With an average analyst rating of hold, Hewlett Packard Enterprise Company is clearly not a favorite. But some of the best stock picks are contrarian in nature. With most analysts more focused on growth than on value, a mediocre analyst rating does not necessarily mean a stock is a bad investment. So what do we know about HPE's valuation?
Over the last year, Hewlett Packard Enterprise Company shares have moved 9.1% while trading between the prices of $13.65 and $18.14. This represents a -13.4% difference compared to the S&P 500, which moved 22.5% over the last 52 weeks.
At its current price of $16.71 per share, HPE has a trailing price to earnings (P/E) ratio of 10.9 based on its 12 month trailing earnings per share of $1.54. Considering its future earnings estimates of $2.12 per share, the stock's forward P/E ratio is 7.9. In comparison, the average P/E ratio of the Technology sector is 35.0 and the average P/E ratio of the S&P 500 is 15.97.
Hewlett Packard Enterprise Company's P/E ratio tells us how much investors are willing to pay for each dollar of the company's earnings. The problem with this metric is that it doesn't take into account the expected growth in earnings of the stock. We can solve this problem by dividing the trailing P/E ratio by the company's five year earnings growth estimate, which in this case gives us a 3.58 Price to Earnings Growth (PEG) ratio.
A PEG ratio between 0 and 1 indicates a potentially undervalued stock. This metric is useful because some companies have a low P/E ratio for a reason: there is no earnings growth potential in the stock. Other companies may have high P/E ratios, but may still be undervalued if they have very high expected earnings growth rates. The main caveat with the PEG ratio is that it relies on the company's earnings growth estimates, which are potentially subject to manipulation.
We can also compare the ratio of Hewlett Packard Enterprise Company's price to its book value. A company's book value refers to its present equity value: what is left when we subtract its liabilities from its assets. HPE has a book value of 1.01, with anything close or below one indicating a potentially undervalued company.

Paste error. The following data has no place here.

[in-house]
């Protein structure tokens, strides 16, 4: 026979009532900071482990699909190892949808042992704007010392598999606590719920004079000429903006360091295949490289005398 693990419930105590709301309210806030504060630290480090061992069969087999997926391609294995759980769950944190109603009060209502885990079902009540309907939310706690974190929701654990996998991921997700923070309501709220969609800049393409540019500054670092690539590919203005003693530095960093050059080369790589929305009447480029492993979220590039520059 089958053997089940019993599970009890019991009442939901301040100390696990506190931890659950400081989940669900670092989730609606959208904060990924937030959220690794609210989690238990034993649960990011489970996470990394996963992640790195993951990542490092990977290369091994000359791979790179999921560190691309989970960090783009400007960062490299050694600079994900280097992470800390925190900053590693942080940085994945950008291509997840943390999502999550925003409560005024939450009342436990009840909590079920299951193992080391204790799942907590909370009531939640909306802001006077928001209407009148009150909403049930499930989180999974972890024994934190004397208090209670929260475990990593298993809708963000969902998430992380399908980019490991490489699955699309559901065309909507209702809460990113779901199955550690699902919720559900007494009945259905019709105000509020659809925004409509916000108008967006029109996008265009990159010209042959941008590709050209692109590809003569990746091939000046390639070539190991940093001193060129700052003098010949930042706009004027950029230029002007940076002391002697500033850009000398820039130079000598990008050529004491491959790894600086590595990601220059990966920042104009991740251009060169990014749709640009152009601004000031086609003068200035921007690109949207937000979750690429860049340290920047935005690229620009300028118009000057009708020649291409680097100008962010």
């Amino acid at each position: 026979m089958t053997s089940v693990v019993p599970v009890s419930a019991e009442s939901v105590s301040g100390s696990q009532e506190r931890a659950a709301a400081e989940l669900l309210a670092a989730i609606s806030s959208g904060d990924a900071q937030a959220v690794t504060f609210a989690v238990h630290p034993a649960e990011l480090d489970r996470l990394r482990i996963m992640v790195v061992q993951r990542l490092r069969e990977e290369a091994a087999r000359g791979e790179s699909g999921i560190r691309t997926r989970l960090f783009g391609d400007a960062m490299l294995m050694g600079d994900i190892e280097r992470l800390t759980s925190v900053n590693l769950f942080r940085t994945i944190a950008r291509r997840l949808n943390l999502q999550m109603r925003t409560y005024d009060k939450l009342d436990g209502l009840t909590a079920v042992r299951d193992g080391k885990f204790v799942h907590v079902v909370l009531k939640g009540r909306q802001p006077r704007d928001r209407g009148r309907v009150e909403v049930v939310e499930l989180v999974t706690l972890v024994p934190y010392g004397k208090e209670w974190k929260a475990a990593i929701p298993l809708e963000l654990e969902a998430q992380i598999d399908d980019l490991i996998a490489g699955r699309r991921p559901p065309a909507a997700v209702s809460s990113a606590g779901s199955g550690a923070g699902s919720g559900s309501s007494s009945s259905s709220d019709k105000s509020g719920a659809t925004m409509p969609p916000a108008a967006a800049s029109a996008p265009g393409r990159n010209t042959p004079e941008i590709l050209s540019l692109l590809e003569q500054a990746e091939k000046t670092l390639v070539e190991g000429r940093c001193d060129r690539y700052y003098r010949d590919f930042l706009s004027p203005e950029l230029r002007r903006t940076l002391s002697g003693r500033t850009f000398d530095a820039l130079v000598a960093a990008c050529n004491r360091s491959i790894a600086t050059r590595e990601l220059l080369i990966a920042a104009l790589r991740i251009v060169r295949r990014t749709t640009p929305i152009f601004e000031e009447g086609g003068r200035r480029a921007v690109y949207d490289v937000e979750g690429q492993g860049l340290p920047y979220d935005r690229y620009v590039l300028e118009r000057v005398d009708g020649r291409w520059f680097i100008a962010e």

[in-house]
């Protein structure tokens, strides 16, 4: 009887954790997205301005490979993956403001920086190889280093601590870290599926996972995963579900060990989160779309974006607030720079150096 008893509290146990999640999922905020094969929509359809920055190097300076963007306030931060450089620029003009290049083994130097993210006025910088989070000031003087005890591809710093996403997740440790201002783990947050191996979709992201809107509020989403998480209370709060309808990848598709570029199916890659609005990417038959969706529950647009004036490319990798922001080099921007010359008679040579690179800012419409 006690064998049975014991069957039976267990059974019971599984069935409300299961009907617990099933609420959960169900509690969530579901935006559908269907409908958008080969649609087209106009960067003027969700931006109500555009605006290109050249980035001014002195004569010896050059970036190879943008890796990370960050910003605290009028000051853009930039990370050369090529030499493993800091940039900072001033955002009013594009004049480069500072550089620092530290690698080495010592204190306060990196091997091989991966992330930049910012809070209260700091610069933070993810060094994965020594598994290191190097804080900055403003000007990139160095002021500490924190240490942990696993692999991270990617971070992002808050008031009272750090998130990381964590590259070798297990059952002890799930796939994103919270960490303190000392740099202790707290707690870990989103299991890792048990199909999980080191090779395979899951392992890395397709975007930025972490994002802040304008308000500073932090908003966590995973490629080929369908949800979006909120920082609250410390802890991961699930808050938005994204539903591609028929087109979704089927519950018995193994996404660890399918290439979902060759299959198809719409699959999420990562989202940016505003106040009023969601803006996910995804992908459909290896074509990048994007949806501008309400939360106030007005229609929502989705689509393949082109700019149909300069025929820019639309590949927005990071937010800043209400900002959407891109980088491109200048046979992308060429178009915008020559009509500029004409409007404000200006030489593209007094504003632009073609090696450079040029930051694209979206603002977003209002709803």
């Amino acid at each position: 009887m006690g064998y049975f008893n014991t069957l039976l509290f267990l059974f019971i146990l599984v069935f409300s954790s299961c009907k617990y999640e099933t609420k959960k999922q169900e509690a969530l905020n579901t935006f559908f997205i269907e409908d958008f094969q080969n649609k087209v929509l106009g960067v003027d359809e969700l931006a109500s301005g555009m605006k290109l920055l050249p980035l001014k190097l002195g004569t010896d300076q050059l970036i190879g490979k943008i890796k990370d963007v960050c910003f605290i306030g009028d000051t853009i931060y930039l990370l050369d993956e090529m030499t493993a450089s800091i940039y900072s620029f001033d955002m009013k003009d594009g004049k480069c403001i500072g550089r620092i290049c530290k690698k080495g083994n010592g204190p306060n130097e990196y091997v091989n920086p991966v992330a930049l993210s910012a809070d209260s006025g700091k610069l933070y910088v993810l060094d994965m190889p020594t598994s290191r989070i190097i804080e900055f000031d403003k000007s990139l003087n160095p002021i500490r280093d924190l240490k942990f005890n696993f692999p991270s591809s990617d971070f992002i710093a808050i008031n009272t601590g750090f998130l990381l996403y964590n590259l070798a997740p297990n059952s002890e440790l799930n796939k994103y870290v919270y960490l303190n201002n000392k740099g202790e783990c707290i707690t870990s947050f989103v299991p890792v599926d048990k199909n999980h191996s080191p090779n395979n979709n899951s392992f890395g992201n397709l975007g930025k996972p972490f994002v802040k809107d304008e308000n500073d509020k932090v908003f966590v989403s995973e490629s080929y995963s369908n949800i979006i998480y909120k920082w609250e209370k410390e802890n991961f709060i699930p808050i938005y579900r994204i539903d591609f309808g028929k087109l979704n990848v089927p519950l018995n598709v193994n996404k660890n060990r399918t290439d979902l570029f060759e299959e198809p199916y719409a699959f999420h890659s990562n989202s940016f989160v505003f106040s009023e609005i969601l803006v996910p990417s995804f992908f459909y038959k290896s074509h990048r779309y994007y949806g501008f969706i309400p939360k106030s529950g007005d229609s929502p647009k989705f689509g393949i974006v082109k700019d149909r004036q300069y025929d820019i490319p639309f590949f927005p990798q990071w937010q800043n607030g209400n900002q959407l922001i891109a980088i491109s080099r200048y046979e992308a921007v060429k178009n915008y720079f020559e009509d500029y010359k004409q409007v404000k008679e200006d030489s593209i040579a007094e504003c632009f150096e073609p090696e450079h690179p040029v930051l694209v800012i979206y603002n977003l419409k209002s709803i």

A comparison of the share price versus company earnings and book value should be balanced by an analysis of the company's ability to pay its liabilities. One popular metric is the Quick Ratio, or Acid Test, which is the company's current assets minus its inventory and prepaid expenses divided by its current liabilities. Hewlett Packard Enterprise Company's quick ratio is 0.516. Generally speaking, a quick ratio above 1 signifies that the company is able to meet its liabilities.
The final element of our analysis will touch on Hewlett Packard Enterprise Company's capacity to generate cash for the benefit of its shareholders or for reinvesting in the business. For this, we look at the company's levered free cash flow, which is the sum of all incoming and outgoing cash flows, including the servicing of current debt and liabilities. Hewlett Packard Enterprise Company has a free cash flow of $1.47 Billion, which it uses to pay its shareholders a 2.8% dividend.
By most metrics, Hewlett Packard Enterprise Company is an undervalued stock. So why are analysts giving it a low rating? It probably has to do with their perception of its limited growth potential, as represented by its elevated PEG ratio. For growth-oriented investors, HPE is cheap for a reason. On the other hand, diehard value investors believe that if you wait long enough an undervalued stock will always reach a fair valuation. We will continue to monitor the stock to see which thesis prevails.